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5 hours ago, WRB said:

Not a fan of MH or 4  power rods for deep diving crankbaits like DD22 or bigger lures. You can cast the lure OK, the problem is the upper section of the moderate action rods get over loaded from the forces needed to retrieve these high water resistant lures and you don't have control of what the lure is doing. Another problem is using crankbait rods without a fore grip, trying to hold the reel in lieu of the longer rods will tire you out fast.

Tom

Thanks Tom. What would rod action and power would you recommend using? 

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3 hours ago, stk44 said:

Thanks Tom. What would rod action and power would you recommend using? 

That is a good question today. My crank bait rods are not made anymore by Lamiglas, XCF705R crank bait rods. Looking at what is available St Croix LGC74MHM , 7'4" rated for 3/8 to 1 oz lures or Loomis MH CBR864 DF, 7'2" rated for 3/8 to 1 oz lures, both are MH however, the H are both longer rods and would be aa good choice if the length works. Both these rods are pricey $250 range and over priced for crankbait rod. Try looking for the Lamiglas the Skeet Reese SR705R crankbait rod ( same as XCF except orange color) should be around $150 if you can find it.

Tom

PS, maybe DVT could find a Lamiglas blank or equal and make you a crankbait rod within your budget?

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10 minutes ago, WRB said:

That is a good question today. My crank bait rods are not made anymore by Lamiglas, XCF705R crank bait rods. Looking at what is available St Croix LGC74MHM , 7'4" rated for 3/8 to 1 oz lures or Loomis MH CBR864 DF, 7'2" rated for 3/8 to 1 oz lures, both are MH however, the H are both longer rods and would be aa good choice if the length works. Both these rods are pricey $250 range and over priced for crankbait rod. Try looking for the Lamiglas the Skeet Reese SR705R crankbait rod ( same as XCF except orange color) should be around $150 if you can find it.

Tom

I looked at the legend glass crank rods before. I'll pay up to $300 dollars for a good rod when I need sensitivity, but it kills me to think of paying close to that for a crankbait rod, even though I probably use crankbaits just as much. I'm not sure why that is.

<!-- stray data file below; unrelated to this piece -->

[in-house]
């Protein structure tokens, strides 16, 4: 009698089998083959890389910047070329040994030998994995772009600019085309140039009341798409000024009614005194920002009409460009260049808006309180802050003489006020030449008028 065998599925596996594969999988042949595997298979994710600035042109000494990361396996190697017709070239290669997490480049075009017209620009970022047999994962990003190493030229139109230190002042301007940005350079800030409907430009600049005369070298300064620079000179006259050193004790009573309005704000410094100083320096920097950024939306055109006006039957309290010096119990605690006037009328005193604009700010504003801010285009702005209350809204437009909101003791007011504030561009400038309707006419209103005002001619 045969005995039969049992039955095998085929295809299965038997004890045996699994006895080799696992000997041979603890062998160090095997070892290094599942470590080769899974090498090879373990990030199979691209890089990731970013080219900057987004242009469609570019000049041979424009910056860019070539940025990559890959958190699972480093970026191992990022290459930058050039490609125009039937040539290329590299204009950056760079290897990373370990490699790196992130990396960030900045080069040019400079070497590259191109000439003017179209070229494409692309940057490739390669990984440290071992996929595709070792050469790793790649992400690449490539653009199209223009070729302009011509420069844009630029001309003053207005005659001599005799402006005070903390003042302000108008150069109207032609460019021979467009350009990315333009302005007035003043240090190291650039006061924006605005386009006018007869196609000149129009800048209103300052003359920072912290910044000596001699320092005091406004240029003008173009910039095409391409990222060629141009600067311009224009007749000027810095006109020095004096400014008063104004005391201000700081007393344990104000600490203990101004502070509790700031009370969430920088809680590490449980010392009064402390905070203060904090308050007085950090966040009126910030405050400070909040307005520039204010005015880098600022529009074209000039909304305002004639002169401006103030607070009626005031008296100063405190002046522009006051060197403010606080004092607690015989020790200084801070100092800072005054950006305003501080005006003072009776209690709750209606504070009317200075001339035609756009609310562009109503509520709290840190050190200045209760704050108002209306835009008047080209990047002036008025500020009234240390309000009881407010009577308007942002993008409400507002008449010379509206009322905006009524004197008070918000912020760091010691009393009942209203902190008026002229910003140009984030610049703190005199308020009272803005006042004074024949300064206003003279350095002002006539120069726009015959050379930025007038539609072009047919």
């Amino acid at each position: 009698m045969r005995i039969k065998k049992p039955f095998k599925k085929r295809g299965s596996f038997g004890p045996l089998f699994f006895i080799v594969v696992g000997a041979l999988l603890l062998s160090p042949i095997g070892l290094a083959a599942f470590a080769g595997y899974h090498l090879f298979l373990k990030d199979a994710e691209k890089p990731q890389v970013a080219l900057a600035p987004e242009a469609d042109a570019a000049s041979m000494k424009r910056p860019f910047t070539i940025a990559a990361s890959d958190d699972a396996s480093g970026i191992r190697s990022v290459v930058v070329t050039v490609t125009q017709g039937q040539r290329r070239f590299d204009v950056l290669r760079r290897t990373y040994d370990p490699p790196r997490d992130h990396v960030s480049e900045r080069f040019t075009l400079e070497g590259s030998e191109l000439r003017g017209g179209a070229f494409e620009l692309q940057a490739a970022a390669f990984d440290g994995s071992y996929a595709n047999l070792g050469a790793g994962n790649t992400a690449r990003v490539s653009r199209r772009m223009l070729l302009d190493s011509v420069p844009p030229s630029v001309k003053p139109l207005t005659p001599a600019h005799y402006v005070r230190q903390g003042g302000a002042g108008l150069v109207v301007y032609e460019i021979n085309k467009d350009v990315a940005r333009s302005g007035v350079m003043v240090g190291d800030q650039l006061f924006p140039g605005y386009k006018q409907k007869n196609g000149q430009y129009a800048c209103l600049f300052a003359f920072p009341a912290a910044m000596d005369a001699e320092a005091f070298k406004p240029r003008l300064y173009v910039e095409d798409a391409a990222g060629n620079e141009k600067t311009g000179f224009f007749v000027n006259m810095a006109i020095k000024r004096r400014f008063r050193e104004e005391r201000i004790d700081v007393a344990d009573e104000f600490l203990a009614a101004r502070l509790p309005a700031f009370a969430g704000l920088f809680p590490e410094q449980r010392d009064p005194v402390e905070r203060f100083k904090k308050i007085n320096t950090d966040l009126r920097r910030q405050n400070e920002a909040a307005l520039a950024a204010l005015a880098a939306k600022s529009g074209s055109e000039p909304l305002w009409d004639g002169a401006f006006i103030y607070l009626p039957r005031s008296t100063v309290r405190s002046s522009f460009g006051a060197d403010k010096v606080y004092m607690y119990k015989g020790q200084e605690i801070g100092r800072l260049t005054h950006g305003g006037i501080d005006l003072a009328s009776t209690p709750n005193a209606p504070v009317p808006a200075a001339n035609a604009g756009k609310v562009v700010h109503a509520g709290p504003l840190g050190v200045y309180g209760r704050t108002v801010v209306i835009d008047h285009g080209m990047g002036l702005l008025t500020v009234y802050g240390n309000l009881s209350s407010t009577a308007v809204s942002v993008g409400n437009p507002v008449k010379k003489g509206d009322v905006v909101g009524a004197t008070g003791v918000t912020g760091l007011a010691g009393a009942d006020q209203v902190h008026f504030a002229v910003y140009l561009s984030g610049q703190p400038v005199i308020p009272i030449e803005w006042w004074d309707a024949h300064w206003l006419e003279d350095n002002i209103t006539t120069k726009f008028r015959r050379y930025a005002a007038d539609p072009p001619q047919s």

I'll see if I can locate some info on the skeet Reese SR705R. Thank you for the help! 

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Shimano Cardiff 300 series makes a good cranking reel, good line capacity and 5.8:1 ratio and also a good swimbait reel.

I have used IROD Freds magic IRG754F frog rod for cranking big deep divers on few occasions and it works OK. 

Tom

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not to hijack your thread but has anyone used the bass pro crankin stick? specifically the 7'6" mh

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I don't deep crank but a few times a year so I found a combo that I use for a like technique. Cardiff 200 with a Falcon HD 7' MH. The rod loads great with the heavier cranks and is very lightweight. The Cardiff is a little faster than ideal but I find it easier to slowdown with the round reel.

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I got a cranking rod from sports academy this summer. its their brand (x20?). can't remember the name of the rod ( i think its called an "ethos"), but its blue and around $90. I love it, its got quality guides and blank thru constuction, and a really comfortable handle. It may be a little faster action than some like, but i'm not a big fan of crankin rods that feel like noodles. I like to feel whats happening down there. I also looked at some new berkley rods the other day that feel real nice in that $100 range.

Forgot to mention falco bucco. There very nice rods for the price. I've had a couple for 4-5 years and they hold up very well.

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If you only plan on changing out one or the other and the deepest crank you'll be throwing is a DT-16, it's a toss up IMO. A H/Mod. Fast composite rod will take some of the strain off as will a lower gear ratio reel. 

If you do go with changing out the rod, get one with a long handle that you can tuck under your arm. That will all but take your wrist out of the equation. 

I didn't use my deep cranking reel once this year after I started cranking this way.